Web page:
Cowboys Focused on Improved Communication to Solve Road Woes at Redskins
The Dallas Cowboys are 0-3 on the road this season. Not only do you already know this, but they do as well, needing to build off a 40-7 win over the Jacksonville Jaguars in week 6 at AT&T Stadium to claim first place in the NFC East at the Washington Redskins.
Although the Cowboys were given Monday and Tuesday off, they are focused on addressing one alarming reason why the team has struggled so much on the road -- particularly on offense.
Running Back Ezekiel Elliott pointed out the Cowboys lack of communication in early season losses at Carolina, Seattle, and Houston. "Seeing the same thing," was the issue Elliott addressed when discussing the Cowboys knowing their assignments in hostile territory.
Yesterday, Quarterback Dak Prescott told the media of a meeting between players and coaches that addressed this specifically.
Dak Prescott said players & coaches held a meeting before today's practice to "address the elephant in the room," which is poor communication among the offense on the road. "I know we'll take a lot from that conversation," The QB said.
Unlike Prescott's remarks about new "wrinkles" in the Cowboys offense prior to a 26-24 home win over the Lions, this has a tangible sign of progress for an offense that made scoring 40 on the Jaguars look impossibly easy. The Cowboys season high in total yards remains the 414 amassed against Detroit, after which Prescott confessed that he simply tells the media "things" that aren't necessarily true.
The Cowboys didn't necessarily do anything new against the Lions, but they most assuredly will this week against the Redskins, at least by way of signaling and remaining in sync on offense.
Prescott and Elliott's leadership is on full display here, and their on-field impact can be attributed as closely to the Cowboys successes or failures as any duo in the NFL.
Missing is a similar impact from Center Travis Frederick, who remains sidelined as he deals with GSB.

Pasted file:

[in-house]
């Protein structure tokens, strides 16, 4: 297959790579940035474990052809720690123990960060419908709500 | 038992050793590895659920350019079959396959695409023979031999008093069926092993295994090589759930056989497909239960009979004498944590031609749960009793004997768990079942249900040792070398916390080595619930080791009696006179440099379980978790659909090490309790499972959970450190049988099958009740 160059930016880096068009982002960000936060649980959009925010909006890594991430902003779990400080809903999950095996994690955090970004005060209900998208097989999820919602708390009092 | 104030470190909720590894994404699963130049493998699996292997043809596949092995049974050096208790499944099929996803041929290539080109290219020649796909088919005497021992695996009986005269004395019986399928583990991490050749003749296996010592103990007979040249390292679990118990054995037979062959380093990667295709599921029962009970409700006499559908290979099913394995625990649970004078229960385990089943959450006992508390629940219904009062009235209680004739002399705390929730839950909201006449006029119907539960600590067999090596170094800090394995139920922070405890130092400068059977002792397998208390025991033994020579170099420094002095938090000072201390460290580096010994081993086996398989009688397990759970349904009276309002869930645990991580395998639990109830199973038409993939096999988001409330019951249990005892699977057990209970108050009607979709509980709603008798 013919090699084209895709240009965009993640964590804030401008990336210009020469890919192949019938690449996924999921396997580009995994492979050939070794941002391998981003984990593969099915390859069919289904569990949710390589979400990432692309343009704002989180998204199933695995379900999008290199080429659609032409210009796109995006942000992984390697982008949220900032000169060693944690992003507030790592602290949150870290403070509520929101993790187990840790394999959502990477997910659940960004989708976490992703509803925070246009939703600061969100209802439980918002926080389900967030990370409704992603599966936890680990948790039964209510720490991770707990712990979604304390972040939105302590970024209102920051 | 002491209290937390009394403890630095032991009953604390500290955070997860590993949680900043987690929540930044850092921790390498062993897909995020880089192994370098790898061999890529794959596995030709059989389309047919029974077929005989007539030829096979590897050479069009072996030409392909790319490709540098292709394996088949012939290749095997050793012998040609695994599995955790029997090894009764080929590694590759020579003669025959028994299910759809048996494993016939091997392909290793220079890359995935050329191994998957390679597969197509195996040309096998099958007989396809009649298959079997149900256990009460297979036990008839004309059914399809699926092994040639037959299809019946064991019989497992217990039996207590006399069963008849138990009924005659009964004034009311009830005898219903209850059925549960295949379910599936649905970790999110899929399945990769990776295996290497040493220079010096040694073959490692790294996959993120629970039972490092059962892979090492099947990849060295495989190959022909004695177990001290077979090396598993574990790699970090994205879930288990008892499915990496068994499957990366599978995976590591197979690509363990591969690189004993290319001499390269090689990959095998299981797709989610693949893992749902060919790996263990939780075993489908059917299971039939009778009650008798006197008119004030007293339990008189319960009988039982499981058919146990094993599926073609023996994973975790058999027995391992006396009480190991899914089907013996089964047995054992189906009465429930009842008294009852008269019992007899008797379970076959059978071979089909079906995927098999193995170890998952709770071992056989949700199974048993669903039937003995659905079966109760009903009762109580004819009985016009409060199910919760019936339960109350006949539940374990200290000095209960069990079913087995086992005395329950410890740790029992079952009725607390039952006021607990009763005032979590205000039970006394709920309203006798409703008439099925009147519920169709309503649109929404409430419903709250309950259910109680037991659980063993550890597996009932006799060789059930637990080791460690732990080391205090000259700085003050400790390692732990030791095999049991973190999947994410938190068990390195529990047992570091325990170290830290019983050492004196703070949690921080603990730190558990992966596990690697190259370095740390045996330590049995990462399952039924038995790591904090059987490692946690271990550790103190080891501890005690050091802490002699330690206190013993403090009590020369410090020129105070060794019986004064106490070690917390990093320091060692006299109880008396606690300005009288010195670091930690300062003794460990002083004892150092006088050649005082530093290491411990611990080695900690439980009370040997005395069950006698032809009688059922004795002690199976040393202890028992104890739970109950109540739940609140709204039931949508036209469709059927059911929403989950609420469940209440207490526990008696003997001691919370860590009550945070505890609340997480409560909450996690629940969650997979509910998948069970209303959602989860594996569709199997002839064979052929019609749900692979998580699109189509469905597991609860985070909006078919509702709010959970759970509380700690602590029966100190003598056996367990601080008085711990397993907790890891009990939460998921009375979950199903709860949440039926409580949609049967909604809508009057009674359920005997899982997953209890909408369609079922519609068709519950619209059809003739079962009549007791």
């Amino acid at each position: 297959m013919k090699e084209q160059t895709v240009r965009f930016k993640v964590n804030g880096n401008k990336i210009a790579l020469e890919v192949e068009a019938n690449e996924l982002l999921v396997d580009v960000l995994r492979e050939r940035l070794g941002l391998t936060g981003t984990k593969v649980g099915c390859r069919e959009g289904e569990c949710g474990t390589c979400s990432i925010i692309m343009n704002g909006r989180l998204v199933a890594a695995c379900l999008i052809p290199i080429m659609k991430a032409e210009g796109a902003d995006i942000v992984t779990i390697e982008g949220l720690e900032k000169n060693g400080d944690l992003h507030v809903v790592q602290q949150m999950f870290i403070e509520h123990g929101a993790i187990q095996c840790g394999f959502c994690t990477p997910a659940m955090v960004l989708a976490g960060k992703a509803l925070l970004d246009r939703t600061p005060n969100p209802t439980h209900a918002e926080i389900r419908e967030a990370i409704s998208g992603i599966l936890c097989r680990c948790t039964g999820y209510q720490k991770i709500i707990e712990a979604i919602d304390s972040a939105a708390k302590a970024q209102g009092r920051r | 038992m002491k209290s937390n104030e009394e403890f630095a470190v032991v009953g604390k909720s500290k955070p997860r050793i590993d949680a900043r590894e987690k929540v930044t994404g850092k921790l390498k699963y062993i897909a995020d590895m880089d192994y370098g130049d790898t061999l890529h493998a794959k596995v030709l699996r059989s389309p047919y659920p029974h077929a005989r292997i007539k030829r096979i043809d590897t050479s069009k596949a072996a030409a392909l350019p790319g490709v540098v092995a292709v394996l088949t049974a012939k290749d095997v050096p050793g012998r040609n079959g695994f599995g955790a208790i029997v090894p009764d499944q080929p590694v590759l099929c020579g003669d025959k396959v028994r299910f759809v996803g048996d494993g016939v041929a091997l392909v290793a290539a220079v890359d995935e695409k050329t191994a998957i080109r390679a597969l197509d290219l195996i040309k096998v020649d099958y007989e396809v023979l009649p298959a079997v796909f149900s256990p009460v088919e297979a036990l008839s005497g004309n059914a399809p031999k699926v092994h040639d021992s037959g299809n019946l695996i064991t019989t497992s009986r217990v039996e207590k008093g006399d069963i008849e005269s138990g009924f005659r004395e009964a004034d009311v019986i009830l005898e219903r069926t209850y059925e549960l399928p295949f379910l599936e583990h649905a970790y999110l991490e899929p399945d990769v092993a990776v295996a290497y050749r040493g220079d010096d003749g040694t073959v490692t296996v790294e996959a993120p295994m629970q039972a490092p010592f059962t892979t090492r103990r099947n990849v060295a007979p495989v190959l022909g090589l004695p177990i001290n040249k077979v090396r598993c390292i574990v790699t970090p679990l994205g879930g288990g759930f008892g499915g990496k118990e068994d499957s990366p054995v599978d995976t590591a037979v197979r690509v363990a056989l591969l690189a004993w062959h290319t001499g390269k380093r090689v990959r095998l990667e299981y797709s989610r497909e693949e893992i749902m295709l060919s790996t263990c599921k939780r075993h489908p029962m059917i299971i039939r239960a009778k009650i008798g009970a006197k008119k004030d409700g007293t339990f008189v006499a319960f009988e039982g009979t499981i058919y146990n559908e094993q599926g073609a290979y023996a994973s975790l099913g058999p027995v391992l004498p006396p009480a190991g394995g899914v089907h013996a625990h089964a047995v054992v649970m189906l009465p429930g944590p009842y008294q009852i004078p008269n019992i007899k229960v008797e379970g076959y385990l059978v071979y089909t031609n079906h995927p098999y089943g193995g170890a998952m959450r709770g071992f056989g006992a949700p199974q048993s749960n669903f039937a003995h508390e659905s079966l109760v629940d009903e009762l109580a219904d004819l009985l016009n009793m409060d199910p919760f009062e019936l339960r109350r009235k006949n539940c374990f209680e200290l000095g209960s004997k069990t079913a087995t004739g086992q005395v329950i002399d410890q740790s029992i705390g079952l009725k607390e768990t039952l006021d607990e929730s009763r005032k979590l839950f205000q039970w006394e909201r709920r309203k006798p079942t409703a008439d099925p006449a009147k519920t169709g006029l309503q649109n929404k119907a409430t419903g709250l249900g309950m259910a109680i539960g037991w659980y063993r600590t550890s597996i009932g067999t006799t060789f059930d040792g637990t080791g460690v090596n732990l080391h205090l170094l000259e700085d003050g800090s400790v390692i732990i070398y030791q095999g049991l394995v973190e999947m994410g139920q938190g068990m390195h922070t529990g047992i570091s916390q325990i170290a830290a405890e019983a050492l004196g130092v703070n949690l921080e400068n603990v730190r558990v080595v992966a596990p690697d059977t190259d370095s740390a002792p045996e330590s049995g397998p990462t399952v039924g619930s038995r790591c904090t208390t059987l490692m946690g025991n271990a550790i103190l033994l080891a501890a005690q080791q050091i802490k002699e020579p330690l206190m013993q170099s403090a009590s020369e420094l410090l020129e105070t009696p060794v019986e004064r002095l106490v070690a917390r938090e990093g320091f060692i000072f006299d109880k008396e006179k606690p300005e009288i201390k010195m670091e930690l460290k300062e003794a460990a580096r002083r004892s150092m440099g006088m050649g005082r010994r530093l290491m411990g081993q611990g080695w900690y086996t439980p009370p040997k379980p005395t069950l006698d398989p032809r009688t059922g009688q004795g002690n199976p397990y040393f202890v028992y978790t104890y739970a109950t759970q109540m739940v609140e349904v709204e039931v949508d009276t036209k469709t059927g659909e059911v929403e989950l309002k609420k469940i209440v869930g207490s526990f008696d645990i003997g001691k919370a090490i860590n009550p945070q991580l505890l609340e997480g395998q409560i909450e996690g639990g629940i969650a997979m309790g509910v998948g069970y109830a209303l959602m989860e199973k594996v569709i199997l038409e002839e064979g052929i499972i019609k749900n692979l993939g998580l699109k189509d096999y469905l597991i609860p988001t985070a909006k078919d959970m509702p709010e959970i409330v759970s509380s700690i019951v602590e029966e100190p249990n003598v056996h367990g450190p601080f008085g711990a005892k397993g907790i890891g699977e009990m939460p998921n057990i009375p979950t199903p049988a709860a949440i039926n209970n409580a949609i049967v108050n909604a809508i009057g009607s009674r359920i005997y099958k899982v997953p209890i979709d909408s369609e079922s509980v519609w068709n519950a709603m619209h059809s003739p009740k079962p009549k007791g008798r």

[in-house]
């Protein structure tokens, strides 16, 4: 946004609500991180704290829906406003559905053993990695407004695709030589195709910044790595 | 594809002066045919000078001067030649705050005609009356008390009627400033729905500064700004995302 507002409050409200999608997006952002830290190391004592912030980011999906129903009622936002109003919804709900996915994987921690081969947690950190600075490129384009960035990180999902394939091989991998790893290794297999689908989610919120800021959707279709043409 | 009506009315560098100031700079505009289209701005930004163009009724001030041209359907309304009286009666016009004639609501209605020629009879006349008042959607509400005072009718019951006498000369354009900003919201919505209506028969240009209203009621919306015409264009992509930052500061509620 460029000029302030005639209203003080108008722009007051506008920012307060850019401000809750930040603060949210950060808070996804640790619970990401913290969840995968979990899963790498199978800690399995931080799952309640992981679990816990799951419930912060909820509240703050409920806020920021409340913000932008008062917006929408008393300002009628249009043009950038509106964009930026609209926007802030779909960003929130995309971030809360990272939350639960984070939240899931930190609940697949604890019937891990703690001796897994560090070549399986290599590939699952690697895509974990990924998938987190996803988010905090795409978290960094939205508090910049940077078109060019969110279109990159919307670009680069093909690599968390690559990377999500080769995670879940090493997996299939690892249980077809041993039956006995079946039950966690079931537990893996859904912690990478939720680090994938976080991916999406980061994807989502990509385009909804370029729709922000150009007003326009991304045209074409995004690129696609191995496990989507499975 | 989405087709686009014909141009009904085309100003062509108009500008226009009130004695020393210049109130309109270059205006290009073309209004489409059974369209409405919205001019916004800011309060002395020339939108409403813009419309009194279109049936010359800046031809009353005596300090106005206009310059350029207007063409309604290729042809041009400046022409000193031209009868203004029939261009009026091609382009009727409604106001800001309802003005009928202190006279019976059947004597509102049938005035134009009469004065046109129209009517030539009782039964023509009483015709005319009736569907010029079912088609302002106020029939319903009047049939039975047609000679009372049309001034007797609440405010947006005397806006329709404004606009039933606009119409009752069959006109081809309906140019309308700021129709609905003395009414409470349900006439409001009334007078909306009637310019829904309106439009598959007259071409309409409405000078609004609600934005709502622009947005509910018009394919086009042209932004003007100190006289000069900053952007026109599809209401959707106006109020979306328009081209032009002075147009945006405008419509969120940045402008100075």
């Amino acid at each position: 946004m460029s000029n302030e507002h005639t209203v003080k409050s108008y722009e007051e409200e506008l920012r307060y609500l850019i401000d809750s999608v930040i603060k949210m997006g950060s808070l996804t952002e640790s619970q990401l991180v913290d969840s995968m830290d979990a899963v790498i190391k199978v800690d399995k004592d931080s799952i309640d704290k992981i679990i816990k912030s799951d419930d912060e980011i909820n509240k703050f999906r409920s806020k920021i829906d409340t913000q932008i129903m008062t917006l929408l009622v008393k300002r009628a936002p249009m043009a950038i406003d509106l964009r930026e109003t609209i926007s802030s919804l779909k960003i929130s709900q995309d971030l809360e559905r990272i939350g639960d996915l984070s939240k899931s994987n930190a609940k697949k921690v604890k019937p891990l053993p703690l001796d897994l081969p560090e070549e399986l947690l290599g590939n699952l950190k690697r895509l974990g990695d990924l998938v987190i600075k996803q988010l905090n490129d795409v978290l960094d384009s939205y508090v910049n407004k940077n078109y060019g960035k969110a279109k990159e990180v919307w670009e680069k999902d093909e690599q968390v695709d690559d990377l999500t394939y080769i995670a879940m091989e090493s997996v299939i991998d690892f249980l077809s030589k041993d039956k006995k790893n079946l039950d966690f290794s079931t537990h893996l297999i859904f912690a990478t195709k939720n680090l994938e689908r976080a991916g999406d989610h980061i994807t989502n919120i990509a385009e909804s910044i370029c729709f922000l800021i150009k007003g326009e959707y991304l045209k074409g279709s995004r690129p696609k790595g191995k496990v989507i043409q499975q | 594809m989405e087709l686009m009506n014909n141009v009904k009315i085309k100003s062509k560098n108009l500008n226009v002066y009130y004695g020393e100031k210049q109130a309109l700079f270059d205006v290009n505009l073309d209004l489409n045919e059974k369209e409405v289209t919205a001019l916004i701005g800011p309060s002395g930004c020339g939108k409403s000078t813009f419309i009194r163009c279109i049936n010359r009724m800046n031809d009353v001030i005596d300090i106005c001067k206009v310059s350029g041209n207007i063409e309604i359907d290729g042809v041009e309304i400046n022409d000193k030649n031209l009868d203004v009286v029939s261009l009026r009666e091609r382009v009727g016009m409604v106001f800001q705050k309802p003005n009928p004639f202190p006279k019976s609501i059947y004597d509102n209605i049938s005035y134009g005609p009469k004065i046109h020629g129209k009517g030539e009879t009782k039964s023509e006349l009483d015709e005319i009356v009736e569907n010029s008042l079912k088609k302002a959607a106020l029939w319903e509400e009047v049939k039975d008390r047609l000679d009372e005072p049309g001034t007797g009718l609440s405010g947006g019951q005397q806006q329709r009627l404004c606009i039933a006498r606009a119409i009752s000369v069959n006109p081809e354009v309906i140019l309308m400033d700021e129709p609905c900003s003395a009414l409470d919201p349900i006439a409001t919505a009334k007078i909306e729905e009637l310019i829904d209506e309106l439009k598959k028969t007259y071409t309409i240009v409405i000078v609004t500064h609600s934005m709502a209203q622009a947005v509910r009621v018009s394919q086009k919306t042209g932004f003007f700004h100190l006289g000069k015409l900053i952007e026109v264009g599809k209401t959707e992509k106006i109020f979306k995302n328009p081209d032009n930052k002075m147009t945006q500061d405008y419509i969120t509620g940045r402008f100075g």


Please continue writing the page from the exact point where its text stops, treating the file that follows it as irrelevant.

Joe Looney's play at center has been good enough to pave the way for Elliott's 586 rushing yards so far, second to Todd Gurley at 623 yards, but his ability to call checks for the offense is understandably much more limited.
Looney deserves all the credit in the world for his strong play in place of Frederick. The Cowboys have never asked for him to be anything he isn't, a reliable depth option that earned a second contract and with it the starting center job for the time being in Dallas.
He has the full support of his teammates, Frederick included. All of this is lovely to put down in writing until Looney and the Cowboys have been forced to step on the field with the crowd against them and attempt to sustain a drive, something Frederick will unfortunately not be a part of for a long while.
If the Cowboys offense isn't going to unveil new wrinkles in the scheme, there is one wrinkle worth mentioning that's new to the team's communication on offense this season. With Offensive Coordinator Scott Linehan up in the box, his play calls are sent down to first-year Quarterback Coach Kellen Moore, who has been in the ear of Prescott ever since playing with him from 2016-17.
Sure, these are things that could've been addressed before the Cowboys managed only eight points in week one, turned the ball over three times in week three, or punted away their best chance at victory in week five. The best teams in the league likely already have these things down to routine, and few would consider the Cowboys anywhere near the upper echelon of the NFL.